|A neat vintage panel gauge.|
|Interesting form. It even has the oval shaped beam.|
|The cutter leaves a bit to be desired.|
I decided to start with a test piece to see if a wedge will hold this blade tight in a little piece of beech. Luckily, I have a 1/10" chisel that worked perfect.
|This will work fine. The wedge is a template for a H&R project.|
I say scrap because years ago I bought a whole bunch of neat figured pieces, but have yet to find a project to use them on. I found out that if I consider this wood to be scrap, I am more likely to use it. It was just very expensive scrap. I found a really nice pair of bookmatched figured maple boards. I haven't built anything that needed this bookmatched pair yet, so I guess I never will. One of them is going to sacrifice itself to this project.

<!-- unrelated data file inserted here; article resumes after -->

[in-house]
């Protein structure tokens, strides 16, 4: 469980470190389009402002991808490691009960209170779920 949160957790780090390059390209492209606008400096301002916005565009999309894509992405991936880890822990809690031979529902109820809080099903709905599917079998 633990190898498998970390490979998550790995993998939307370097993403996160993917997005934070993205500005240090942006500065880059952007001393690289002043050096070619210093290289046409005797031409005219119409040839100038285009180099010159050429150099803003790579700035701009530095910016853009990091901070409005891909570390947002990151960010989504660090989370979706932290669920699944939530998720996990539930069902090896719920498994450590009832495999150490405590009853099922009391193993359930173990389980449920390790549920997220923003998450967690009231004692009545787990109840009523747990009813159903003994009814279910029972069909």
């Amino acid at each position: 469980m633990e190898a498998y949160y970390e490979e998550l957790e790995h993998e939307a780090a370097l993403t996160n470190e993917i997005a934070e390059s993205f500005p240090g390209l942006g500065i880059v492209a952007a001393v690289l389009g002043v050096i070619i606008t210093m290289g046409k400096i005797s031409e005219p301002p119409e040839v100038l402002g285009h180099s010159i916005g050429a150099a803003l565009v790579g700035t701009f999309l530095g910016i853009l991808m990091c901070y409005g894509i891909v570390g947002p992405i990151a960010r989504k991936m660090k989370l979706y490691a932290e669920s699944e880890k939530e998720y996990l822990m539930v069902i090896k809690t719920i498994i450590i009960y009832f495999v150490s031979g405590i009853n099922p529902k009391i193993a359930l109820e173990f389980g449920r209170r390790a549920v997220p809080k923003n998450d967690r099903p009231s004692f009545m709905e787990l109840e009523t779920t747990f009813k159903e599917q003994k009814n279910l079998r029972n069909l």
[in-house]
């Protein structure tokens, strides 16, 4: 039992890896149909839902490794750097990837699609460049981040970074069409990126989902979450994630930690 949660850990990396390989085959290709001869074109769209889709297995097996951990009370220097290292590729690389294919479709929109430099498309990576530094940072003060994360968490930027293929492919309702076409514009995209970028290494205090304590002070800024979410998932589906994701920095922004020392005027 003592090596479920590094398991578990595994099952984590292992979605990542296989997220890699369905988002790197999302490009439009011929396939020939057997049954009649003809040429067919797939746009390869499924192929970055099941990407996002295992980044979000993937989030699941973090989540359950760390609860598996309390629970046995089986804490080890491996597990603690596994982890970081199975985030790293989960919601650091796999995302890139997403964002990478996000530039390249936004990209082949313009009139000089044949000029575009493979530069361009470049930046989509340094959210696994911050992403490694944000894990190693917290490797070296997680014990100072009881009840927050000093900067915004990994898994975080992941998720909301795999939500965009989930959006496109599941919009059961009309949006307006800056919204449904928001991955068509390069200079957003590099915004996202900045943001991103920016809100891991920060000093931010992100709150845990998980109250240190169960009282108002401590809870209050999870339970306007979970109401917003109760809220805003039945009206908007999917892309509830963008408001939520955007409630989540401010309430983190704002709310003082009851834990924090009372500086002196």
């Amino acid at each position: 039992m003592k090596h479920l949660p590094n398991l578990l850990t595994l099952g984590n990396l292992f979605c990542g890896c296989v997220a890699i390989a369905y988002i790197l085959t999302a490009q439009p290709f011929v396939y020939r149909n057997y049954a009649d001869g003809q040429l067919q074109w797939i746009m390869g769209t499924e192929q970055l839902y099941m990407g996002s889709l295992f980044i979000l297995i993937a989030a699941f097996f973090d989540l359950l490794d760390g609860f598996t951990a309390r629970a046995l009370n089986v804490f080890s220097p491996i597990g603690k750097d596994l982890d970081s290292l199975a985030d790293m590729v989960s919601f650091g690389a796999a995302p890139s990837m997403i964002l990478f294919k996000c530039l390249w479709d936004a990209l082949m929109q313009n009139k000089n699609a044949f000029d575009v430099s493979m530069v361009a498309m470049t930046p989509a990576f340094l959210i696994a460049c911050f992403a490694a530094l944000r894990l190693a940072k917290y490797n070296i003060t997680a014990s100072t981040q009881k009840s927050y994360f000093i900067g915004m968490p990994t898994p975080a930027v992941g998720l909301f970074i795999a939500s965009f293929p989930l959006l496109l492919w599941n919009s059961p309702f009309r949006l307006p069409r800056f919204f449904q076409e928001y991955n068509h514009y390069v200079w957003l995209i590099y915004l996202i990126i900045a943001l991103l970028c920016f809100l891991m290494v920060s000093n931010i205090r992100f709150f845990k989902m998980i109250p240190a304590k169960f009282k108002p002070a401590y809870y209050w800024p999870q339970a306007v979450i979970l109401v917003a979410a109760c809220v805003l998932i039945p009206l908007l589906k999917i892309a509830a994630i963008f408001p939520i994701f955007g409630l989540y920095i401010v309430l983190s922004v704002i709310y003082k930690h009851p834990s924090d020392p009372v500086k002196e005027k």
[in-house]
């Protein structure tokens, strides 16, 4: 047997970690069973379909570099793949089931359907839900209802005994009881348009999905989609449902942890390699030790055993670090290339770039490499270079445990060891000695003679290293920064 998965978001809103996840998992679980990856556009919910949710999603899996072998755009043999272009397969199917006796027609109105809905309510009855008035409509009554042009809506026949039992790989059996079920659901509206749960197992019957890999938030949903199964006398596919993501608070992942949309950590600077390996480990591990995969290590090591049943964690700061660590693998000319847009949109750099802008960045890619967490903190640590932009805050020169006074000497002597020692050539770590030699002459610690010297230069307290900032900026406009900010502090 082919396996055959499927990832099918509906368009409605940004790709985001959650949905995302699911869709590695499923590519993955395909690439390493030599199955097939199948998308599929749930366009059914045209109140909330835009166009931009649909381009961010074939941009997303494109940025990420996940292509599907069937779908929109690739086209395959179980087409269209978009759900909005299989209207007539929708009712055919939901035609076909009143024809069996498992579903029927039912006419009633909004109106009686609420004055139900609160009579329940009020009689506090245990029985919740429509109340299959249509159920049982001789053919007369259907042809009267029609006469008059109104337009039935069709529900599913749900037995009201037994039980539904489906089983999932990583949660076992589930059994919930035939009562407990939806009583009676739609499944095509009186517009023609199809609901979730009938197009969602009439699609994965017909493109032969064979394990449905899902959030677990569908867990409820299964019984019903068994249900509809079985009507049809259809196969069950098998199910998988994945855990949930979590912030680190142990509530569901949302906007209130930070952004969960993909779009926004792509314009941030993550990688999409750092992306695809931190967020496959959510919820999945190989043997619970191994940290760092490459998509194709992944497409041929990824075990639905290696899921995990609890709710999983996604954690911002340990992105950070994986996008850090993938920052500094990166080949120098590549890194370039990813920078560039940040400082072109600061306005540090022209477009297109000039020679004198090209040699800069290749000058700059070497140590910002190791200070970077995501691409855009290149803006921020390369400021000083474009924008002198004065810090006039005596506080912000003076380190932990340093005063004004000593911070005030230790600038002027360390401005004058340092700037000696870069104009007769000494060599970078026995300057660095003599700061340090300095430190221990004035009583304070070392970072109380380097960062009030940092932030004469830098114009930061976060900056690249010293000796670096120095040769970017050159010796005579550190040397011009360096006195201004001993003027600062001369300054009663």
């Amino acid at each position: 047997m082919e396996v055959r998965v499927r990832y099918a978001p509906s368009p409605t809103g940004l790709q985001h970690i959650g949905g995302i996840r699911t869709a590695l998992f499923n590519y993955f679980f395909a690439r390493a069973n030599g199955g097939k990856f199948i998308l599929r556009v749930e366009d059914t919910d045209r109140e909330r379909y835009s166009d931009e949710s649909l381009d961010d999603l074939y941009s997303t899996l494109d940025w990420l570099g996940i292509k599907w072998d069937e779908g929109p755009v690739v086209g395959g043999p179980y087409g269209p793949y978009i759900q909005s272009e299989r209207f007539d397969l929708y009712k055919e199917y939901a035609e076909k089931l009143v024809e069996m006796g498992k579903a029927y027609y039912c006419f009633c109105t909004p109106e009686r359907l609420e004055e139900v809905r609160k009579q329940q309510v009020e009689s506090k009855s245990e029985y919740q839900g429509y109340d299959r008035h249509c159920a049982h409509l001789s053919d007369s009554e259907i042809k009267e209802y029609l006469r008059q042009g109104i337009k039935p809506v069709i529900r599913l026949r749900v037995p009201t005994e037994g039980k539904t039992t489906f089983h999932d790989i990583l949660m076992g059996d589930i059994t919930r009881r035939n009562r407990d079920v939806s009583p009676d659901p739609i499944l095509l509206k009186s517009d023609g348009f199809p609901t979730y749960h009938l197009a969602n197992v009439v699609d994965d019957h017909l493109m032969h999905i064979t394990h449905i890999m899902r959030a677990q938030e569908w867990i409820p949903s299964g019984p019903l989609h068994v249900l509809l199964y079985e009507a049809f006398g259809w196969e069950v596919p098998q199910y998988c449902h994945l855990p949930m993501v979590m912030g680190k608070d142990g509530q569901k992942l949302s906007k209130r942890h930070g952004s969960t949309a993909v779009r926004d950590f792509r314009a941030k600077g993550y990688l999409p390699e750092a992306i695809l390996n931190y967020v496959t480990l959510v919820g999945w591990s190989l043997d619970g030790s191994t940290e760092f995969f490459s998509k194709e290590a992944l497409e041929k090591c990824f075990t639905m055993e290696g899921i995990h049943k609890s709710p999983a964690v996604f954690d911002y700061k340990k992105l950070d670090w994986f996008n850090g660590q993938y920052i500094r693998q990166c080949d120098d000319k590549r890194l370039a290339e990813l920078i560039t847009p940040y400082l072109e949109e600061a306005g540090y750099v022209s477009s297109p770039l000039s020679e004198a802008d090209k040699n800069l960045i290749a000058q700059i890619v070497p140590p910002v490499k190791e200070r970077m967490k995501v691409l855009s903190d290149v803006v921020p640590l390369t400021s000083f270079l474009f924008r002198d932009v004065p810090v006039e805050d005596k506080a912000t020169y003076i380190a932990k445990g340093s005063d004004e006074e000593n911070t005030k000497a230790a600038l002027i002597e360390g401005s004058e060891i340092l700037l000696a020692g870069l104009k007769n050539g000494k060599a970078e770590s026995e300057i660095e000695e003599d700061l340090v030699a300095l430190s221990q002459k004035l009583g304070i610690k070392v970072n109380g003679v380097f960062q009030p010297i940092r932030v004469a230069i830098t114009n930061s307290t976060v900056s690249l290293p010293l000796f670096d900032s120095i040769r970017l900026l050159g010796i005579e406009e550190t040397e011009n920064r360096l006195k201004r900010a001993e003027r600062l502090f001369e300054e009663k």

I wanted the grain for the beam to be as straight as possible, so I layed out a line that followed the grain as best I could and cut out the beam.
|This should work out beautifully.|
|My saw bench is on a job site, so I'll use my 'plan B' Ryoba saw.|
The next stop is to join the boxing insert at the cutting end. I don't have any more boxwood, but I do have a couple of tiny offcuts of ebony that should make a nice insert and wedges. After careful consideration, I decided to disassemble the old one to see how this sliding dovetail was done. It also made it easier to transfer measurements from the original.
|disassembled I discovered the shoulder was angled.|
Fitting the insert was much simplified by doing it while the beam was still square. After some fiddling, I got it to fit, although a bit sloppy.
|A decent fit, it will look good.|
The only problem: it must have slid out a bit when I turned it over.
What would you do to recover from this mistake?